Read the full article by Colin O’Neil (EWG)

“Industrial facilities across the country could be unwittingly burning the Pentagon’s legacy firefighting foam, according to an analysis of Pentagon records. The firefighting foam is made with the toxic ‘forever chemicals‘ known as PFAS.

And the incineration could be posing health risks to tens of thousands of people by exposing them to harmful PFAS emissions and contaminated drinking water. Most affected are communities living near or downwind of these facilities, who are already plagued by the toxic chemicals in their environment.

In a rush to destroy its stockpiles of PFAS-based firefighting foam, the Department of Defense has recently exploited a loophole that allows it to dispose of its PFAS waste through a process called fuel blending.

According to a Bennington College analysis, the DOD sent large amounts of its stockpiled foam to fuel blending facilities between 2016 and 2020, where it was mixed with other hazardous wastes and commercial fuel, then sent to be used as fuel at certain industrial furnaces, incinerators and cement kilns across the country.  

Congressional leaders are advancing legislation to address the DOD’s use of incineration to dispose of PFAS waste, including through the use of fuel blending, to ensure that the DOD can no longer exploit this loophole.

DOD has known since the 1970s that the foam was toxic. Very low doses of PFAS chemicals in drinking water have been linked to suppression of the immune system and are associated with an elevated risk of cancer, increased cholesterol and reproductive and developmental harms, among other serious health concerns.

PFAS are called forever chemicals because they build up in our bodies and never break down in the environment.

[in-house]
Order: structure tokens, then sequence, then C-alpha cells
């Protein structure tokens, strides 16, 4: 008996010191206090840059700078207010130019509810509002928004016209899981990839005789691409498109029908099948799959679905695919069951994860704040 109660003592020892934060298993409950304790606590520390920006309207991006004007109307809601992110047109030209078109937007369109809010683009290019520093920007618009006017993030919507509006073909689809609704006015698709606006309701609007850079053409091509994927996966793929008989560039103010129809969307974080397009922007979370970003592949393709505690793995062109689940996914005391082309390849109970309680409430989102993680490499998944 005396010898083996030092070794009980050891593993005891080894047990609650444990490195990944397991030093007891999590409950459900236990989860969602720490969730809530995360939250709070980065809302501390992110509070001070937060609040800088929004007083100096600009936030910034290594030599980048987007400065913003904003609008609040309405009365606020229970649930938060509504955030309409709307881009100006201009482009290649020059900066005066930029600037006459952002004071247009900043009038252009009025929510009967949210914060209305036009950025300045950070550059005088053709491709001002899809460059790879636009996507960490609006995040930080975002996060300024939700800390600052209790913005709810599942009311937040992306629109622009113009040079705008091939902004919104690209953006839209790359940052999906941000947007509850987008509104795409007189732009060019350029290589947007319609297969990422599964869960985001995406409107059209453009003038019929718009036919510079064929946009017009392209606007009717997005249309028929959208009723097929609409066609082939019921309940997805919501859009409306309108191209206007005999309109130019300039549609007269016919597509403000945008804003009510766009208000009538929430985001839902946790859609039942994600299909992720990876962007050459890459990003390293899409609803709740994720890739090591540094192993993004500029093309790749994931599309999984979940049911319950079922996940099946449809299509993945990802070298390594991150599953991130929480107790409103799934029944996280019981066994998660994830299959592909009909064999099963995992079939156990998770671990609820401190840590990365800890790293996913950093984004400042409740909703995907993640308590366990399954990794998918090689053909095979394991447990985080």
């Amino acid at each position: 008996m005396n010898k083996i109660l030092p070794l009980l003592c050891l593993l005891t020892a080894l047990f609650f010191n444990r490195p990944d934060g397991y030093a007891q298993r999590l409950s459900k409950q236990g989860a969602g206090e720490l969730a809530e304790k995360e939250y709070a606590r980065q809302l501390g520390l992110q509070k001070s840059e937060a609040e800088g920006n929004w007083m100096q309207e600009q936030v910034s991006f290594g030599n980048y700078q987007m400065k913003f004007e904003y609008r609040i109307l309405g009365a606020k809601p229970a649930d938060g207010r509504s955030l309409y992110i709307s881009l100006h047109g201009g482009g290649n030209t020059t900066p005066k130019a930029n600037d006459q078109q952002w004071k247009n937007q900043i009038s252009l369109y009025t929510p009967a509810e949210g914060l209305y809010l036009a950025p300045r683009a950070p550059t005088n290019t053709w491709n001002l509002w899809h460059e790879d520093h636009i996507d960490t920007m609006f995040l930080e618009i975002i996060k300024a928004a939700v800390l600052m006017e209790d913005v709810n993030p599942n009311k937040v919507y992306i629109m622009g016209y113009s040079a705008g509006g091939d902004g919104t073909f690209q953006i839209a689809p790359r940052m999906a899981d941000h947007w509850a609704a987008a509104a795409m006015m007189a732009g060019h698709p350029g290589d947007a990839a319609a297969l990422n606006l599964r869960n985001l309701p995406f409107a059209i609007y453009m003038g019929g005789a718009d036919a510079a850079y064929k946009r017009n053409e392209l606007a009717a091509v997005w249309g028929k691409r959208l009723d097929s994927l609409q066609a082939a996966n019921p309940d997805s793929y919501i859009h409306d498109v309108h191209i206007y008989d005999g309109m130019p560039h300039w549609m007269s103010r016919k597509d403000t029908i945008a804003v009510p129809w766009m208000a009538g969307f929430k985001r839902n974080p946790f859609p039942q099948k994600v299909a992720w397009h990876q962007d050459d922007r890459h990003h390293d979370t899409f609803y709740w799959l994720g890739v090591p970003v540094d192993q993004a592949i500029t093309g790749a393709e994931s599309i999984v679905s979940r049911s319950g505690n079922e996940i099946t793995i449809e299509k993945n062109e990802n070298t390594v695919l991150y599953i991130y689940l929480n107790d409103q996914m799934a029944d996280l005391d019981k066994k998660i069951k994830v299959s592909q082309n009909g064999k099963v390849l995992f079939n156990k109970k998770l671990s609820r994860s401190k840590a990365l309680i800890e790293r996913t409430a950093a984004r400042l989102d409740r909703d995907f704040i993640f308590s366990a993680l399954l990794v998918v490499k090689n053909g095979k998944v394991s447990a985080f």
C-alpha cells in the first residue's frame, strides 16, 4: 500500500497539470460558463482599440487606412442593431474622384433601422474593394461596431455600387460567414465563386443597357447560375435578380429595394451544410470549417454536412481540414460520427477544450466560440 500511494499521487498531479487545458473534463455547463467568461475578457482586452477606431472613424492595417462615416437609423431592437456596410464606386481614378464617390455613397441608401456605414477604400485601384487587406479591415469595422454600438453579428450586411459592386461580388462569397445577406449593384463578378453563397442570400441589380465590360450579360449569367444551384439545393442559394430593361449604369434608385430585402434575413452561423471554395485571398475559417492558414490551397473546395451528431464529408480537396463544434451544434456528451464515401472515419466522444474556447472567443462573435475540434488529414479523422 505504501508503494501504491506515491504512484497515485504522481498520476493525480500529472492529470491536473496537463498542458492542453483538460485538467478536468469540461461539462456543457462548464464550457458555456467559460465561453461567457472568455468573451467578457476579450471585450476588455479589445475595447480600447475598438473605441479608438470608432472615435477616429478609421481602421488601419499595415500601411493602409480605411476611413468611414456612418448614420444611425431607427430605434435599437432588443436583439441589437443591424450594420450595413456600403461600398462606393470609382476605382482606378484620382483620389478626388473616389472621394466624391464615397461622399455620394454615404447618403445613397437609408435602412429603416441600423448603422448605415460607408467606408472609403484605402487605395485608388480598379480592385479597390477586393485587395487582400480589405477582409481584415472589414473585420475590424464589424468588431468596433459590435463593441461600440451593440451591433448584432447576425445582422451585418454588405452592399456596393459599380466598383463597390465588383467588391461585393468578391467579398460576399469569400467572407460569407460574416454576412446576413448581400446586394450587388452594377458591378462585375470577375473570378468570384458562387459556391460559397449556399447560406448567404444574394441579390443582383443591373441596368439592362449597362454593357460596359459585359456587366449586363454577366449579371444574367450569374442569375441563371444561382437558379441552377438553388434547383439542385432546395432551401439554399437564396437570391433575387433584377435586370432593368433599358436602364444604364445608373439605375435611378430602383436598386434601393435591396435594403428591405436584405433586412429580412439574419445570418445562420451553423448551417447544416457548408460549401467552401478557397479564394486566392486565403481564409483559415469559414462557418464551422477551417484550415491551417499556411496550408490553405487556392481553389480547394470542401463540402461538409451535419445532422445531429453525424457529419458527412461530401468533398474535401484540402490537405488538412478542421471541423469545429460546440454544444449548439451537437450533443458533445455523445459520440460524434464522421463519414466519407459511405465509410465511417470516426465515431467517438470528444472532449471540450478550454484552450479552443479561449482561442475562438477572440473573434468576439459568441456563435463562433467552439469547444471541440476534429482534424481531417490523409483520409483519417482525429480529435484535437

Decades of danger: DOD’s stockpiles of PFAS firefighting foam

For more than 50 years, DOD has required the use of the PFAS-based firefighting foam known as aqueous film-forming foam, or AFFF. It has been widely used for decades, largely for training purposes at military installations.

As a result, at least 385 military sites have confirmed PFAS contamination of their drinking water supplies, and nearly 300 installations have suspected pollution, according to Pentagon records obtained by EWG.

Chemical companies eventually phased out two of the oldest and most notorious PFAS chemicals – PFOS, once an ingredient in 3M’s Scotchgard, and PFOA, formerly used to make DuPont’s Teflon. The military then shifted to newer formulations of AFFF, made with “short chain” PFAS.

Evidence suggests these chemicals pose many of the same health risks.

But this change left DOD with large stockpiles of older formulations in need of disposal or destruction, which it did most often through incineration or burning. According to Pentagon records, since 2016, the military has entered into contracts to incinerate more than 20 million pounds of AFFF.

Health and environmental risks of burning PFAS waste

The very qualities that make PFAS-based AFFF well suited for extinguishing jet fuel fires also make it difficult to destroy. There is no evidence that PFAS completely break down under typical industrial incineration practices.

In fact, studies show incinerators likely do not completely destroy PFAS, and they emit PFAS and toxic chemical byproducts. Research shows PFAS emitted through facility air stacks can travel several miles downwind.  

EWG scientists have warned that attempts to destroy PFAS through incineration could pollute frontline communities near or downwind of these facilities. The process can further cycle PFAS contamination back into these areas and the environment when PFAS are deposited in soil and drinking water supplies in downwind communities, increasing their exposure.

Researchers from Bennington College, in Vermont, found elevated levels of PFAS in soil and water samples taken from neighborhoods near the Norlite incinerator in Cohoes, N.Y., which received AFFF from the DOD until 2020. Communities in Ohio and West Virginia have raised similar concerns about the Heritage incinerator, in East Liverpool, Ohio, which also has a contract with the DOD to incinerate AFFF.

Some studies suggest, under ideal conditions, PFAS may break down if incinerated at facilities that can reach and maintain extremely high temperatures, more than 1,000 degrees Celsius. But the EPA admits “the effectiveness of incineration to destroy PFAS . . . is not well understood.”

Even DOD grasps that not enough is known about the combustion of PFAS-based firefighting foam. In April 2017, the Air Force requested proposals for the study of its disposal because ‘no satisfactory disposal method’ had been identified.”…